Dayhoff, Margaret Oakley

Abstract

The American physical chemist Margaret Oakley Dayhoff was one of the major figures in the early history of bioinformatics. In 1965, she published the initial edition of the Atlas of Protein Sequence and Structure, the first comprehensive, computerised and publicly available collection of protein sequences. It became a model for many subsequent sequence databases, including GenBank. Dayhoff developed several methods to analyse protein sequences and infer their evolutionary relationships, as well as computer models to simulate the composition of planetary atmospheres.

Key Concepts:

  • Margaret O. Dayhoff was one of the founders in the field of bioinformatics.

  • Margaret O. Dayhoff created the first public comprehensive, computerised and publicly available database of protein sequences, The Atlas of Protein Sequence and Structure (1965).

  • The Atlas of Protein Sequence and Structure was the model for GenBank and many other molecular databases.

  • The Atlas of Protein Sequence and Structure was a key tool for the development of molecular biology, molecular evolution and bioinformatics.

  • The Atlas of Protein Sequence and Structure was tremendously successful among researchers, yet they were sometimes reluctant to contribute their data.

Keywords: Bioinformatics; database; molecular biology; molecular evolution; biochemistry; computers; protein sequence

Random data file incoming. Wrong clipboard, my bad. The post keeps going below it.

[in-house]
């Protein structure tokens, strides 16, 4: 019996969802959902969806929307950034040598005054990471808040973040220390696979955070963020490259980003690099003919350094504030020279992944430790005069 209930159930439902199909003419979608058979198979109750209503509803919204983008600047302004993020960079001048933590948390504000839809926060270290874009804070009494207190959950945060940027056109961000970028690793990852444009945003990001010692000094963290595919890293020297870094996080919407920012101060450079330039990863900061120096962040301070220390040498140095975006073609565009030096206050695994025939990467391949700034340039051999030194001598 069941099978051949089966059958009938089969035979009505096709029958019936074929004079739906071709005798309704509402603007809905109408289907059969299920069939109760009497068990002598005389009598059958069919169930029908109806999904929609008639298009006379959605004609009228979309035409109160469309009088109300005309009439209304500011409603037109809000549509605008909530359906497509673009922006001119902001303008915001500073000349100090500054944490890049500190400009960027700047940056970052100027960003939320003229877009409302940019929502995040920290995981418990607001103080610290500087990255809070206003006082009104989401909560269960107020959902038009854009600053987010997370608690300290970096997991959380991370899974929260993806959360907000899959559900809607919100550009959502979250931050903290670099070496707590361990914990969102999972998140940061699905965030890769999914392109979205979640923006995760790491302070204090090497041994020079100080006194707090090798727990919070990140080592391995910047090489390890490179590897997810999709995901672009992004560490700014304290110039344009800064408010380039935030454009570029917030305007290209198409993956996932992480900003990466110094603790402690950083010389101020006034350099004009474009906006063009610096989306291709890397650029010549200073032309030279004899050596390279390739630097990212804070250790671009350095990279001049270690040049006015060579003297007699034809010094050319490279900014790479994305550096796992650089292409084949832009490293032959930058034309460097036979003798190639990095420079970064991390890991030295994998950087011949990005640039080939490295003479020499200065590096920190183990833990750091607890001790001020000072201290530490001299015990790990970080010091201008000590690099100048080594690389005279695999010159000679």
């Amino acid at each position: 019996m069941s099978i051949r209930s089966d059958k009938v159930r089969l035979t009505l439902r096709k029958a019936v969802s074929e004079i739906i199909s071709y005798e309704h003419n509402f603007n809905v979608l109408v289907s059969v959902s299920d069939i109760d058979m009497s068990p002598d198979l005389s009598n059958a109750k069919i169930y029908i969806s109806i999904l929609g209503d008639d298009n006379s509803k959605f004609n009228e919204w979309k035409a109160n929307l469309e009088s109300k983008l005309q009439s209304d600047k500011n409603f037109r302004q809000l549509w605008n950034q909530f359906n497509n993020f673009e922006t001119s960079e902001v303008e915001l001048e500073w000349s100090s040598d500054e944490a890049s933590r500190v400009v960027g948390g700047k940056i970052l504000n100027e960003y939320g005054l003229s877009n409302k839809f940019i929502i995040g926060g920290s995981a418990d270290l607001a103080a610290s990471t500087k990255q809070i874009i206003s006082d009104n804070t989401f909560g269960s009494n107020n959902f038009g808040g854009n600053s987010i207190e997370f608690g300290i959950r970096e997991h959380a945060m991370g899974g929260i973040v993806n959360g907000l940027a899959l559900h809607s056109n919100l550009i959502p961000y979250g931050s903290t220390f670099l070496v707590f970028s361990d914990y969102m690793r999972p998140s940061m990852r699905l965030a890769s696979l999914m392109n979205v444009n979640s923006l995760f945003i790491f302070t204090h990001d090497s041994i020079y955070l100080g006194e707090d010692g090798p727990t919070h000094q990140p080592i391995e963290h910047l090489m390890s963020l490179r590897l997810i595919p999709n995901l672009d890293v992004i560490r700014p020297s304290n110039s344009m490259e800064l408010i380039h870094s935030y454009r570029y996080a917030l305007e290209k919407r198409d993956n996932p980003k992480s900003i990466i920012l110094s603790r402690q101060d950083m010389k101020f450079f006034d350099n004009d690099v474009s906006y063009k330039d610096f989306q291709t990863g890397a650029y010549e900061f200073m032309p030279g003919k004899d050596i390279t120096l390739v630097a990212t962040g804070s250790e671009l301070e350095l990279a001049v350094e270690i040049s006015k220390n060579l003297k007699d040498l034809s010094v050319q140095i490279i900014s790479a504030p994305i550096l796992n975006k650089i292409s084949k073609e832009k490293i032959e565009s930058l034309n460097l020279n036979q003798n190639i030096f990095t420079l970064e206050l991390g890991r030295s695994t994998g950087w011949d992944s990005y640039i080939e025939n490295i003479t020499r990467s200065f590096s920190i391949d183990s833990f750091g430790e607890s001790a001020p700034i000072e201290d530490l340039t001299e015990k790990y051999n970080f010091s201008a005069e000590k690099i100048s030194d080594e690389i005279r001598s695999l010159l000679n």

Figure 1.

Margaret O. Dayhoff (Photo by Ruth E. Dayhoff, MD; US National Library of Medicine).

Figure 2.

Cover of the first edition of the Atlas of Protein Sequences and Structures, 1965. Reproduced by permission from NBRF.

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References

Barker WC, Ketcham LK and Dayhoff MO (1978) A comprehensive examination of protein sequences for evidence of internal gene duplication. Journal of Molecular Evolution 10: 265–281.

Eck RV and Dayhoff MO (1966) Atlas of Protein Sequence and Structure. Silver Spring, MD: National Biomedical Research Foundation.

Hunt L (1984) Margaret Oakley Dayhoff, 1925–1983. Bulletin of Mathematical Biology 46: 467–472.

Schwartz RM and Dayhoff MO (1978) Origins of prokaryotes, eukaryotes, mitochondria, and chloroplasts. Science 199(4327): 395–403.

Strasser BJ (2010) Collecting, comparing, and computing sequences: the making of Margaret O. Dayhoff's Atlas of Protein Sequence and Structure, 1954–1965. Journal of the History of Biology 43: 623–660.

Strasser BJ (2011) The experimenter's museum: GenBank, natural history, and the moral economies of biomedicine. Isis 102: 60–96.

Further Reading

Felsenstein J (2004) Inferring Phylogenies. Sunderland, Mass: Sinauer Associates.

Hagen JB (2000) The origins of bioinformatics. Nature Reviews 1: 231–236.

November J (2012) Biomedical Computing: Digitizing Life in the United States. Baltimore: The Johns Hopkins University Press.

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How to Cite close
Strasser, Bruno J(Sep 2012) Dayhoff, Margaret Oakley. In: eLS. John Wiley & Sons Ltd, Chichester. http://www.els.net [doi: 10.1002/9780470015902.a0023939]